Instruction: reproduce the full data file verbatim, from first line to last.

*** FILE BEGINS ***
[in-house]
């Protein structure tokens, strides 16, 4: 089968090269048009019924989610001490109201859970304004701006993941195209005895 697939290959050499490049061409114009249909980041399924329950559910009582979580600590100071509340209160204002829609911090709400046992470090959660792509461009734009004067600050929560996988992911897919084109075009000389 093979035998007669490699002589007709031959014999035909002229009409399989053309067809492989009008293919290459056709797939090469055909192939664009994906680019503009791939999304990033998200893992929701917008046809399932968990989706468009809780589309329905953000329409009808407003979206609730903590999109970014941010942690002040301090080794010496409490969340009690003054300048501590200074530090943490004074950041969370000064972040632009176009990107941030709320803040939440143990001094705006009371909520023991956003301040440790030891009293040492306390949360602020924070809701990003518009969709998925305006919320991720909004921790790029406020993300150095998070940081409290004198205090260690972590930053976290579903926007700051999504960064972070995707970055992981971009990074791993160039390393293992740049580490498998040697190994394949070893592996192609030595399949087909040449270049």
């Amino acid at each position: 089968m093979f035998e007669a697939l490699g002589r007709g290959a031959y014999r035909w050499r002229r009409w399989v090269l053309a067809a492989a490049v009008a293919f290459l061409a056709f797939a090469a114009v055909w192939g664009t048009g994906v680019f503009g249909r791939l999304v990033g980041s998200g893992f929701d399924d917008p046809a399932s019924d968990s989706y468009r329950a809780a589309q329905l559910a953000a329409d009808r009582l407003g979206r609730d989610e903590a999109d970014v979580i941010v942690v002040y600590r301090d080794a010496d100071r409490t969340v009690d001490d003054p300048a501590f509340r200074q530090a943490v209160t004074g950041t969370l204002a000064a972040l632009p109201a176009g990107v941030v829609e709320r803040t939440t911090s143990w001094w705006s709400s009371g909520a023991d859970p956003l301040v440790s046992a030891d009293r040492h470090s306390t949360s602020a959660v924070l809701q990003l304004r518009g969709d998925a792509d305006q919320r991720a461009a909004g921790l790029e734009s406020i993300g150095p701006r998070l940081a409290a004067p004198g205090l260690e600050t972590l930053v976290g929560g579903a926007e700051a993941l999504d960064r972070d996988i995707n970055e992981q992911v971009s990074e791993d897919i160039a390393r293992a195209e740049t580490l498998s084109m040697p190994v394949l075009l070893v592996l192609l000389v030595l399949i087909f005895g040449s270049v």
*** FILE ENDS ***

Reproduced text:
[in-house]
């Protein structure tokens, strides 16, 4: 089968090269048009019924989610001490109201859970304004701006993941195209005895 697939290959050499490049061409114009249909980041399924329950559910009582979580600590100071509340209160204002829609911090709400046992470090959660792509461009734009004067600050929560996988992911897919084109075009000389 093979035998007669490699002589007709031959014999035909002229009409399989053309067809492989009008293919290459056709797939090469055909192939664009994906680019503009791939999304990033998200893992929701917008046809399932968990989706468009809780589309329905953000329409009808407003979206609730903590999109970014941010942690002040301090080794010496409490969340009690003054300048501590200074530090943490004074950041969370000064972040632009176009990107941030709320803040939440143990001094705006009371909520023991956003301040440790030891009293040492306390949360602020924070809701990003518009969709998925305006919320991720909004921790790029406020993300150095998070940081409290004198205090260690972590930053976290579903926007700051999504960064972070995707970055992981971009990074791993160039390393293992740049580490498998040697190994394949070893592996192609030595399949087909040449270049």
């Amino acid at each position: 089968m093979f035998e007669a697939l490699g002589r007709g290959a031959y014999r035909w050499r002229r009409w399989v090269l053309a067809a492989a490049v009008a293919f290459l061409a056709f797939a090469a114009v055909w192939g664009t048009g994906v680019f503009g249909r791939l999304v990033g980041s998200g893992f929701d399924d917008p046809a399932s019924d968990s989706y468009r329950a809780a589309q329905l559910a953000a329409d009808r009582l407003g979206r609730d989610e903590a999109d970014v979580i941010v942690v002040y600590r301090d080794a010496d100071r409490t969340v009690d001490d003054p300048a501590f509340r200074q530090a943490v209160t004074g950041t969370l204002a000064a972040l632009p109201a176009g990107v941030v829609e709320r803040t939440t911090s143990w001094w705006s709400s009371g909520a023991d859970p956003l301040v440790s046992a030891d009293r040492h470090s306390t949360s602020a959660v924070l809701q990003l304004r518009g969709d998925a792509d305006q919320r991720a461009a909004g921790l790029e734009s406020i993300g150095p701006r998070l940081a409290a004067p004198g205090l260690e600050t972590l930053v976290g929560g579903a926007e700051a993941l999504d960064r972070d996988i995707n970055e992981q992911v971009s990074e791993d897919i160039a390393r293992a195209e740049t580490l498998s084109m040697p190994v394949l075009l070893v592996l192609l000389v030595l399949i087909f005895g040449s270049v």